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Up and Comer
Forever Altered
Here and Abroad
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Bottom Line

Protecting health care providers and serving patients in the event of a large-scale chemical or biological attack is now a focus of hospitals around the country. Administrators at Johns Hopkins Hospital have already set in motion a number of safety measures. Some associated costs:

$300: Cost per air-purifying respiratory mask, with 1,000 masks being purchased.

$600,000: Cost for four-day stock of antibiotics and antivirals to treat at least 100 victims for threats such as anthrax, plague, viral hemorrhagic fever, and tularemia. Also being purchased: antidotes such as atropine for chemical attacks.

$7 million: What Hopkins Hospital will be spending to prepare for such attacks, an amount likely to increase.

$50 million: How much the Bush administration requested from Congress to assist hospital preparedness.

$10 billion: The amount the American Hospital Association has estimated it will cost to upgrade preparedness for nearly 5,000 hospitals nationwide.
--Compiled by Joanne Cavanaugh Simpson and Jocelyn Kelly '02

Source: An update from Ronald R. Peterson, president of Hopkins Hospital and Health Systems, in the November 1, 2001, ON ALERT newsletter.

Up & Comer

Name: Steffanie Strathdee
Age: 35
Associate professor of
epidemiology at the Johns Hopkins Bloomberg School of Public Health

Stats: A Canadian, she attended the University of Toronto for her BSc ('88), MSc ('90), and PhD ('94). Lots of exposure in top Canadian publications: McLean's "100 Canadians to Watch" in 1997; Financial Post's "Top 40 Under 40" (one of only five academics) in 1998.

Scouting Report: Jonathan Samet, chair of epidemiology at Public Health: "As we were recruiting for our infectious disease program, I was told that a future 'star' from Canada might be interested. Her promise was clear--quick with words and ideas and committed to public health and to teaching. She radiates energy and enthusiasm."

Day Job: Supervising seven ongoing studies to track, reduce, and expand access to care for infectious diseases such as HIV and viral hepatitis. Several studies involve participants in the Baltimore Needle Exchange program. She's also teaching the next generation: Four students recently had papers accepted by top journals.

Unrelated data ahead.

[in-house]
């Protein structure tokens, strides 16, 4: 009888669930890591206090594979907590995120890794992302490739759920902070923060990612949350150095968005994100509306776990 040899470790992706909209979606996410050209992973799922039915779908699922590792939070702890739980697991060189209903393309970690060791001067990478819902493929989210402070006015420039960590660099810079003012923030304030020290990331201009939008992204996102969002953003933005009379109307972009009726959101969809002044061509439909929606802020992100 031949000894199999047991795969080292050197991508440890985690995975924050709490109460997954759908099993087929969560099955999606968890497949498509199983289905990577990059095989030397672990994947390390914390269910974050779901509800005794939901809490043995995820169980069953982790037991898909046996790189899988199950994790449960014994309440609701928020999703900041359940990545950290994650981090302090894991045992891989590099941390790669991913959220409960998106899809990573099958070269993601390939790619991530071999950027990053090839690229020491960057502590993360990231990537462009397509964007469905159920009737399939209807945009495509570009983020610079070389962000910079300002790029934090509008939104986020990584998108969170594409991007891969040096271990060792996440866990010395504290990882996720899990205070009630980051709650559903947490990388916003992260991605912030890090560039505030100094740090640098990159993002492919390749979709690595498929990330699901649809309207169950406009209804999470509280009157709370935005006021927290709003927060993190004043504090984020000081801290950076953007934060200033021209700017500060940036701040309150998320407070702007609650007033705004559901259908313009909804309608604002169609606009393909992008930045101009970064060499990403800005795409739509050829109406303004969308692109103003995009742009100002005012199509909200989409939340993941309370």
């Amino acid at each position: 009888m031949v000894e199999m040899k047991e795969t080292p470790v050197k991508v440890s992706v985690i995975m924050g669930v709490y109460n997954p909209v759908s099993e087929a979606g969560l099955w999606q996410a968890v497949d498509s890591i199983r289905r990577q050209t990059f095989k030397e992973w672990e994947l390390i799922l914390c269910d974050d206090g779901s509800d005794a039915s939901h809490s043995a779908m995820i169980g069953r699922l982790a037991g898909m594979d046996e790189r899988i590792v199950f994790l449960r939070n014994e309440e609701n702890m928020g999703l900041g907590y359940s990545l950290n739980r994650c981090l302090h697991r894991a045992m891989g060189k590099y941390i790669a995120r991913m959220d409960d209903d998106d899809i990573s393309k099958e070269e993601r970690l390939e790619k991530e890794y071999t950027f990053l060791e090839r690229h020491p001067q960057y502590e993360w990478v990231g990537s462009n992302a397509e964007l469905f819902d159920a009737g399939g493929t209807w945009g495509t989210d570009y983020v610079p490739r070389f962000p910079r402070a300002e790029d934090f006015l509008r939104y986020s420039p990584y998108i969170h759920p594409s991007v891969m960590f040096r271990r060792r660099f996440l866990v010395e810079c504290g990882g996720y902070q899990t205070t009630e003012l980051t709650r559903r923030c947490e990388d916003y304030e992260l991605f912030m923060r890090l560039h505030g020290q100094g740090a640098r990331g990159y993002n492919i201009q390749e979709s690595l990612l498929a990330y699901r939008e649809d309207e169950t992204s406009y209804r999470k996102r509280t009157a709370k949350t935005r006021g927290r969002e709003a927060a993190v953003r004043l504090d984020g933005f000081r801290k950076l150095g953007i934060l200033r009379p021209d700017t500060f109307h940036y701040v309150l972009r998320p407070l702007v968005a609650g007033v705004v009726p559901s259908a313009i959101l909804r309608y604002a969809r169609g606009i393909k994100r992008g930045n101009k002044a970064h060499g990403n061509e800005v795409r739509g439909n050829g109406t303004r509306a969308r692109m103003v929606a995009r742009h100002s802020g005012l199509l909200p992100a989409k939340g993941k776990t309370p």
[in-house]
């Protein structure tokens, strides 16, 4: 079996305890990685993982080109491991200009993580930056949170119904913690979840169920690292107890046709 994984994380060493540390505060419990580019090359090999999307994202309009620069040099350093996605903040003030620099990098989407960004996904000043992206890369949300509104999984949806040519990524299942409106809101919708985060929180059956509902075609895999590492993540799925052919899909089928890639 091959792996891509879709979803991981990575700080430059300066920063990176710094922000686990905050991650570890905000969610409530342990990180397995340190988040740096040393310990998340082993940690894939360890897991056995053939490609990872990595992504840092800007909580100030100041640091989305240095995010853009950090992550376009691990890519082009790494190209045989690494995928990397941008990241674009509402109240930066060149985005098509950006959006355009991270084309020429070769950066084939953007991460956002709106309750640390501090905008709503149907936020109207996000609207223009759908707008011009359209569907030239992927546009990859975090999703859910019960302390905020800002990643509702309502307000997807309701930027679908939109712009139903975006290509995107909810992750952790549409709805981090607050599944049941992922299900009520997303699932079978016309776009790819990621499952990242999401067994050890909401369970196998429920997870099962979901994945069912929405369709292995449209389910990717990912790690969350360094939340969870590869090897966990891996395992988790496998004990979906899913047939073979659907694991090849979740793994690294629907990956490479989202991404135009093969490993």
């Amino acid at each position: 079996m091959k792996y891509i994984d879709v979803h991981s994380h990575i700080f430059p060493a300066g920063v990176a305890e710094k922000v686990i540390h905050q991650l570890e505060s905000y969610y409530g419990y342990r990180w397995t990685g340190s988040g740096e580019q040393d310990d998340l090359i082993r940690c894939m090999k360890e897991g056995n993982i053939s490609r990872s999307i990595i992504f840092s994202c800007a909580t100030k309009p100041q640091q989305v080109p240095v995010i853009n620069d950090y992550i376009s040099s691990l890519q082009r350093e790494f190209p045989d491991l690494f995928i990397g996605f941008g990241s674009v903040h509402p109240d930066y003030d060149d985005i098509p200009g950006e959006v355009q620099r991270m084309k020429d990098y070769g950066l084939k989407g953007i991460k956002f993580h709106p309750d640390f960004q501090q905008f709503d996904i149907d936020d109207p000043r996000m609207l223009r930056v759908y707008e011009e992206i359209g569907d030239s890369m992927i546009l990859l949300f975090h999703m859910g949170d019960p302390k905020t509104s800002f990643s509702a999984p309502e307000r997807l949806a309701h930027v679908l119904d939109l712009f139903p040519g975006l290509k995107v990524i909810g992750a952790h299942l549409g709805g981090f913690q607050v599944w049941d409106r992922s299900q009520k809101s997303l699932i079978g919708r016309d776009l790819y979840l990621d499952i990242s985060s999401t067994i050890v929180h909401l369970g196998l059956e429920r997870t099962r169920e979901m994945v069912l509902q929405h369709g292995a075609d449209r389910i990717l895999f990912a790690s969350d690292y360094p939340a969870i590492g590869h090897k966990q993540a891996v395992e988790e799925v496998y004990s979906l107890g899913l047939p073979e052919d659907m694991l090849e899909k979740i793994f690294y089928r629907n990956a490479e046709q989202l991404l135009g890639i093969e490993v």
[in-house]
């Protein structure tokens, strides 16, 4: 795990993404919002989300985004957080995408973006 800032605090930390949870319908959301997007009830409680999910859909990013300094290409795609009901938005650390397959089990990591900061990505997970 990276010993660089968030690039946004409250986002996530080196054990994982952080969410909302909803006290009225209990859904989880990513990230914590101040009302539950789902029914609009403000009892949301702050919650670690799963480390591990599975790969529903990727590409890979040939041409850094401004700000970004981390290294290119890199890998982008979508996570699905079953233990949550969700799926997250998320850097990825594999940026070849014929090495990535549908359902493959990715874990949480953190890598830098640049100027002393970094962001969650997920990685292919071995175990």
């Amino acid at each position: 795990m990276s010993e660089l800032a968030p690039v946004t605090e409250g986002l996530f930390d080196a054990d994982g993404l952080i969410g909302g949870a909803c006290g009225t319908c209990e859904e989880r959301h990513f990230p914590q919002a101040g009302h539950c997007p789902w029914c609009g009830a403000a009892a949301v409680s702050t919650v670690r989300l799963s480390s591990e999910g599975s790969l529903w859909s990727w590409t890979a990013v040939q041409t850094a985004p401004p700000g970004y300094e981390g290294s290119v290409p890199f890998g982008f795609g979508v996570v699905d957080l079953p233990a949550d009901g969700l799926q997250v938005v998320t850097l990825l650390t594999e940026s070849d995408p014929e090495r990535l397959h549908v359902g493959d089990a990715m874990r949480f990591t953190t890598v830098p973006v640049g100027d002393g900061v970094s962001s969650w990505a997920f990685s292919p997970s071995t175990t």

Bragging Rights: Brought in $13.5 million in grant money to Hopkins Public Health since June 1998; Young Investigator's Award in Public Health and Epidemiology at the 1996 XI International Conference on AIDS; testified before Congress twice on needle exchange programs; by end of 2001, had hit the 100 mark on papers accepted for publication.

Occupational Hazard: Misuse of her data. Her study of an HIV epidemic among drug users in Vancouver, which occurred despite a needle exchange program, was cited by opponents as justification for halting such programs. Her response: "No single intervention could keep the lid on an epidemic. Needle exchange programs are grossly underfunded."

Working Philosophy: "I read The Corner and decided to move to Baltimore. We don't need to look to the Third World to help the poor. We've got a Third World in our own back yard." --Mary Mashburn


Course: "Islam in Domestic and International Politics"

Instructor: Marius Deeb, Middle East Studies, Nitze School of Advanced International Studies

Course Description: The course focuses on the political dimensions of Islam, including the struggle between the reformist and militant world views. Islamic fundamentalism, with leaders such as Osama bin Laden, is explored as students discuss the role Islam plays in international politics. Students also evaluate the status of women in the conflict between modernity and tradition in Muslim nations. The course covers all the countries of the Middle East and North Africa.

Reading List:

The Dream Palace of the Arabs: A Generation's Odyssey, Fouad Ajami (1999).

Women and Gender in Islam, Leila Ahmed (1992).

Saudi Arabia and the Politics of Dissent, Mamoun Fandy (1999).

America and Political Islam, Fawwaz Gerges (1999).

The Vanished Imam: Musa al-Sadr and the Shi'a of Lebanon, Fouad Ajami (1993).

Between Memory and Desire: The Middle East in a Troubled Age, R. Stephen Humphreys (1999).

The Dual Nature of Islamic Fundamentalism, Johannes Jansen (1997).